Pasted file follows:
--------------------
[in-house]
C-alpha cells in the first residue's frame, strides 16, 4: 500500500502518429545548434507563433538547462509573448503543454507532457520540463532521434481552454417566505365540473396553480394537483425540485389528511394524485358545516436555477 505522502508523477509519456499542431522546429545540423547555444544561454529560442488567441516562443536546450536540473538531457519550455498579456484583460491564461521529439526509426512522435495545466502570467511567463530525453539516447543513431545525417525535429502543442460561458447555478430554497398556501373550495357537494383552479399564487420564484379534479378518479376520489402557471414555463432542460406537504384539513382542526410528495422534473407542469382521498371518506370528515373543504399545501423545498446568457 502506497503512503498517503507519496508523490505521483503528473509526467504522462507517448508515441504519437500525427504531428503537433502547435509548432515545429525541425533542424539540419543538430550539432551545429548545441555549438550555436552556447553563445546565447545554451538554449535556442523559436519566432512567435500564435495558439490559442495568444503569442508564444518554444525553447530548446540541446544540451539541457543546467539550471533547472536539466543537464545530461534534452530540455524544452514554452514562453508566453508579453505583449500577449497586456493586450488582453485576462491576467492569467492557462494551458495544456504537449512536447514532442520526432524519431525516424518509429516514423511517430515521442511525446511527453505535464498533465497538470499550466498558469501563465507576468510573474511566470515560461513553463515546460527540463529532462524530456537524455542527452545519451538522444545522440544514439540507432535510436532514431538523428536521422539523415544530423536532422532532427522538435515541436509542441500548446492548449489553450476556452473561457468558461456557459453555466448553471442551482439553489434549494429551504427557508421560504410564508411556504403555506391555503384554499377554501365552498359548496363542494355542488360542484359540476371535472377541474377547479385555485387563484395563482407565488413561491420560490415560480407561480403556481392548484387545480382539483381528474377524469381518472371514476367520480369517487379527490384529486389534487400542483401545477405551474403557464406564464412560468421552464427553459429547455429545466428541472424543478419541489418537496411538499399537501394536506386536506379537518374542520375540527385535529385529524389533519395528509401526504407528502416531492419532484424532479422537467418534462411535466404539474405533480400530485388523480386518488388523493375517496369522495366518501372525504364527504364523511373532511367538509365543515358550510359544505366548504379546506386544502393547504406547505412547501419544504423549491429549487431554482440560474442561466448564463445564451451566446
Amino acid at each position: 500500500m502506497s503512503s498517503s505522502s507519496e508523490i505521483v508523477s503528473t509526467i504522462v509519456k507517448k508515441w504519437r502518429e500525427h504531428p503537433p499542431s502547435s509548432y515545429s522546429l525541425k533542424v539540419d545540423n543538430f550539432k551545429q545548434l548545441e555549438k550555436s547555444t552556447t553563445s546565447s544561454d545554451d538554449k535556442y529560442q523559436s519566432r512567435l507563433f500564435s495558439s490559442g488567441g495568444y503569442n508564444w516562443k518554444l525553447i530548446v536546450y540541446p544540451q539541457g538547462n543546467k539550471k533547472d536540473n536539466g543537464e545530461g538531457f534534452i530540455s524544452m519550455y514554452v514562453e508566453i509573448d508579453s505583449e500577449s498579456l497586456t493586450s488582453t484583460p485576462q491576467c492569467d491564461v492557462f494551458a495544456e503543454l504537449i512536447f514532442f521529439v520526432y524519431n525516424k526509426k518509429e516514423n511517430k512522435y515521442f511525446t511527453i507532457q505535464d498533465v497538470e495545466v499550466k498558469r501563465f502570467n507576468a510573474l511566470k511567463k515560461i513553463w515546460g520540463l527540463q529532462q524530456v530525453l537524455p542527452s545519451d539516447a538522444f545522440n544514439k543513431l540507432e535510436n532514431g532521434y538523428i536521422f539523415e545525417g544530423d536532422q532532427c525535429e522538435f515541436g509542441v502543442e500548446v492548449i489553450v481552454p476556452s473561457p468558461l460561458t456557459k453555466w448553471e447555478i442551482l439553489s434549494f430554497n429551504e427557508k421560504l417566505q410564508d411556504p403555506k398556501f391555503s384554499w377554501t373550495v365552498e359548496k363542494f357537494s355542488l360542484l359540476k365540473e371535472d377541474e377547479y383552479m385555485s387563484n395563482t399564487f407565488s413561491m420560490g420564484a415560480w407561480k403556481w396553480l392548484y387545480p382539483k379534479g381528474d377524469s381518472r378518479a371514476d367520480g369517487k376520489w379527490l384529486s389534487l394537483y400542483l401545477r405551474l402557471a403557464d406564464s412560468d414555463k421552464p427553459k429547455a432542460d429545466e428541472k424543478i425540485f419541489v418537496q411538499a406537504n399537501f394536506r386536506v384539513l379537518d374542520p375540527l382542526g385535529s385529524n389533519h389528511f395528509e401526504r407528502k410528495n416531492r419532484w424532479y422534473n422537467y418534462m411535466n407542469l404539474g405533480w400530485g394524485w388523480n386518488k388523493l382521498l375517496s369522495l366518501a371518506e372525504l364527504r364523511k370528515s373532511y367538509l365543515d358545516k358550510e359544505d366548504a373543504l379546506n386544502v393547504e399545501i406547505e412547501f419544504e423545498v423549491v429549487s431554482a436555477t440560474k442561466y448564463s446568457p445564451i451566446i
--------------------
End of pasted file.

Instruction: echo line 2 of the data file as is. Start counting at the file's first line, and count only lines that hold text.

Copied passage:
C-alpha cells in the first residue's frame, strides 16, 4: 500500500502518429545548434507563433538547462509573448503543454507532457520540463532521434481552454417566505365540473396553480394537483425540485389528511394524485358545516436555477 505522502508523477509519456499542431522546429545540423547555444544561454529560442488567441516562443536546450536540473538531457519550455498579456484583460491564461521529439526509426512522435495545466502570467511567463530525453539516447543513431545525417525535429502543442460561458447555478430554497398556501373550495357537494383552479399564487420564484379534479378518479376520489402557471414555463432542460406537504384539513382542526410528495422534473407542469382521498371518506370528515373543504399545501423545498446568457 502506497503512503498517503507519496508523490505521483503528473509526467504522462507517448508515441504519437500525427504531428503537433502547435509548432515545429525541425533542424539540419543538430550539432551545429548545441555549438550555436552556447553563445546565447545554451538554449535556442523559436519566432512567435500564435495558439490559442495568444503569442508564444518554444525553447530548446540541446544540451539541457543546467539550471533547472536539466543537464545530461534534452530540455524544452514554452514562453508566453508579453505583449500577449497586456493586450488582453485576462491576467492569467492557462494551458495544456504537449512536447514532442520526432524519431525516424518509429516514423511517430515521442511525446511527453505535464498533465497538470499550466498558469501563465507576468510573474511566470515560461513553463515546460527540463529532462524530456537524455542527452545519451538522444545522440544514439540507432535510436532514431538523428536521422539523415544530423536532422532532427522538435515541436509542441500548446492548449489553450476556452473561457468558461456557459453555466448553471442551482439553489434549494429551504427557508421560504410564508411556504403555506391555503384554499377554501365552498359548496363542494355542488360542484359540476371535472377541474377547479385555485387563484395563482407565488413561491420560490415560480407561480403556481392548484387545480382539483381528474377524469381518472371514476367520480369517487379527490384529486389534487400542483401545477405551474403557464406564464412560468421552464427553459429547455429545466428541472424543478419541489418537496411538499399537501394536506386536506379537518374542520375540527385535529385529524389533519395528509401526504407528502416531492419532484424532479422537467418534462411535466404539474405533480400530485388523480386518488388523493375517496369522495366518501372525504364527504364523511373532511367538509365543515358550510359544505366548504379546506386544502393547504406547505412547501419544504423549491429549487431554482440560474442561466448564463445564451451566446